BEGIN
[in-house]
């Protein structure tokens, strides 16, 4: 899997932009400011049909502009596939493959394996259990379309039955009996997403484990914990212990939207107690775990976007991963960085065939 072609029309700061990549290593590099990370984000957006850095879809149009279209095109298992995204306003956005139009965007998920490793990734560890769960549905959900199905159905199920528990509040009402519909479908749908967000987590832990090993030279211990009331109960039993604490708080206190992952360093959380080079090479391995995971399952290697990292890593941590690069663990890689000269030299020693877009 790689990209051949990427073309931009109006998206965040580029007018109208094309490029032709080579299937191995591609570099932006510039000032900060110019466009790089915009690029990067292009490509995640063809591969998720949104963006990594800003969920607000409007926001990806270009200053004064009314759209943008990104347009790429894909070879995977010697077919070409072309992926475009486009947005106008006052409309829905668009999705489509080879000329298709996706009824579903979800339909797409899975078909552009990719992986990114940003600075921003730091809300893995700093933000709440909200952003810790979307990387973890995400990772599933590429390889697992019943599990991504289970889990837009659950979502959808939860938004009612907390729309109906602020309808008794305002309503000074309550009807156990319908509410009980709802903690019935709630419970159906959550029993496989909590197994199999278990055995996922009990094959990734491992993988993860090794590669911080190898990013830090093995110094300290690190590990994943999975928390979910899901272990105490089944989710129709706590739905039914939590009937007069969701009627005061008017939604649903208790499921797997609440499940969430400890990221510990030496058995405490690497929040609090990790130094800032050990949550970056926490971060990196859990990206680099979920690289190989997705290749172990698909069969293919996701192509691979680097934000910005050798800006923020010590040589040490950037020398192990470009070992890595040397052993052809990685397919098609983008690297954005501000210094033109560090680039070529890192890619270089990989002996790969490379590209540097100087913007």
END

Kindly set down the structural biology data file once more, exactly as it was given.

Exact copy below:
[in-house]
């Protein structure tokens, strides 16, 4: 899997932009400011049909502009596939493959394996259990379309039955009996997403484990914990212990939207107690775990976007991963960085065939 072609029309700061990549290593590099990370984000957006850095879809149009279209095109298992995204306003956005139009965007998920490793990734560890769960549905959900199905159905199920528990509040009402519909479908749908967000987590832990090993030279211990009331109960039993604490708080206190992952360093959380080079090479391995995971399952290697990292890593941590690069663990890689000269030299020693877009 790689990209051949990427073309931009109006998206965040580029007018109208094309490029032709080579299937191995591609570099932006510039000032900060110019466009790089915009690029990067292009490509995640063809591969998720949104963006990594800003969920607000409007926001990806270009200053004064009314759209943008990104347009790429894909070879995977010697077919070409072309992926475009486009947005106008006052409309829905668009999705489509080879000329298709996706009824579903979800339909797409899975078909552009990719992986990114940003600075921003730091809300893995700093933000709440909200952003810790979307990387973890995400990772599933590429390889697992019943599990991504289970889990837009659950979502959808939860938004009612907390729309109906602020309808008794305002309503000074309550009807156990319908509410009980709802903690019935709630419970159906959550029993496989909590197994199999278990055995996922009990094959990734491992993988993860090794590669911080190898990013830090093995110094300290690190590990994943999975928390979910899901272990105490089944989710129709706590739905039914939590009937007069969701009627005061008017939604649903208790499921797997609440499940969430400890990221510990030496058995405490690497929040609090990790130094800032050990949550970056926490971060990196859990990206680099979920690289190989997705290749172990698909069969293919996701192509691979680097934000910005050798800006923020010590040589040490950037020398192990470009070992890595040397052993052809990685397919098609983008690297954005501000210094033109560090680039070529890192890619270089990989002996790969490379590209540097100087913007």